Of Others Inside

Of Others Inside: Insanity, Addiction And Belonging in America

Darin Weinberg
Foreword by Bryan S. Turner
Copyright Date: 2005
Published by: Temple University Press
https://www.jstor.org/stable/j.ctt14bszm2
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  • Book Info
    Of Others Inside
    Book Description:

    There is little doubt among scientists and the general public that homelessness, mental illness, and addiction are inter-related. InOf Others Inside, Darin Weinberg examines how these inter-relations have taken form in the United States. He links the establishment of these connections to the movement of mental health and addiction treatment from redemptive processes to punitive ones and back again, and explores the connection between social welfare, rehabilitation, and the criminal justice system.Seeking to offer a new sociological understanding of the relationship between social exclusion and mental disability,Of Others Insideconsiders the general social conditions of homelessness, poverty, and social marginality in the U.S. Weinberg also explores questions about American perceptions of these conditions, and examines in great detail the social reality of mental disability and drug addiction without reducing people's suffering to simple notions of biological fate or social disorder.

    eISBN: 978-1-59213-405-2
    Subjects: Health Sciences, Sociology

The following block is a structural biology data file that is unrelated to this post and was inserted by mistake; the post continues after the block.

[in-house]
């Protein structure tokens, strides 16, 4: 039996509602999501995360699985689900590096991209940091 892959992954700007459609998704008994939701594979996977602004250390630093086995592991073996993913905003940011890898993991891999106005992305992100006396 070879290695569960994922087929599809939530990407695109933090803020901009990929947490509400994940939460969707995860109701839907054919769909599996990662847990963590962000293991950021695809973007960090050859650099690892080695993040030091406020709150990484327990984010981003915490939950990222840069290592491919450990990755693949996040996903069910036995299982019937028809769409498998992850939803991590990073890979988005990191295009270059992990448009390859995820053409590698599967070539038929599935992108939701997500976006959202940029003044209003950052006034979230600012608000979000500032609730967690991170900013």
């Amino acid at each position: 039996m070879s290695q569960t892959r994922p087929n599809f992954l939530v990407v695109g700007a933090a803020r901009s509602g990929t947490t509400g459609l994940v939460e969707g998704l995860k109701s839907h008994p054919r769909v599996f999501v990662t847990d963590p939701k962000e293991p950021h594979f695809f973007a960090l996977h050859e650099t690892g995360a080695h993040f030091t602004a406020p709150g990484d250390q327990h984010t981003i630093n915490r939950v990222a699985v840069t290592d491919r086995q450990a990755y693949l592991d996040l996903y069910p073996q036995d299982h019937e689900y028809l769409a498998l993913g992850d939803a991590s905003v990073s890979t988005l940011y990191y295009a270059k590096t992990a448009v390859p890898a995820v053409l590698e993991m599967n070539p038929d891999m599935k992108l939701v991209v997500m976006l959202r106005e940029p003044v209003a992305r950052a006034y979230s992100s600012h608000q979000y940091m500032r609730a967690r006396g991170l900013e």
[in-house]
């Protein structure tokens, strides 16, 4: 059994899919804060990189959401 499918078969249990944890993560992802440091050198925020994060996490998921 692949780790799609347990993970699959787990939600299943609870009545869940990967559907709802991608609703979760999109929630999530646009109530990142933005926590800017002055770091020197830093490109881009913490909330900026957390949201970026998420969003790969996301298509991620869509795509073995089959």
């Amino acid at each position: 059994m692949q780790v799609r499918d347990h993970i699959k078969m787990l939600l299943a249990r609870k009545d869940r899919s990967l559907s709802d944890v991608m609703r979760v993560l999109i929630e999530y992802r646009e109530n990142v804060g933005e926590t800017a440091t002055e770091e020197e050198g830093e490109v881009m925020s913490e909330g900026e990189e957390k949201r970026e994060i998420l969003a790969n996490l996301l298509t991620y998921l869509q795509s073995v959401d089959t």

Table of Contents

  1. Front Matter
    (pp. i-viii)
  2. Table of Contents
    (pp. ix-x)
  3. Foreword
    (pp. xi-xviii)
    Bryan S. Turner

    Social science, and specifically sociological, approaches to health and illness have been typically bifurcated around a dichotomy between what, for convenience, we might callnaturalismandsocial constructionism. Naturalistic explanations seek physical causes of healthand illness on the assumption that disease can be effectively controlled or eliminated by targeted medical intervention. This approach historically involved treating the human body as a machine that could be manipulated by medical science without the distractions of such dubious entities as “mind” or “subjectivity.” The spectacular treatment of the infectious diseases of childhood in the late nineteenth and early twentieth century provides the ideal...

  4. Acknowledgments
    (pp. xix-xx)
  5. 1 Introduction: Beyond Objectivism and Subjectivism in the Sociology of Mental Health
    (pp. 1-14)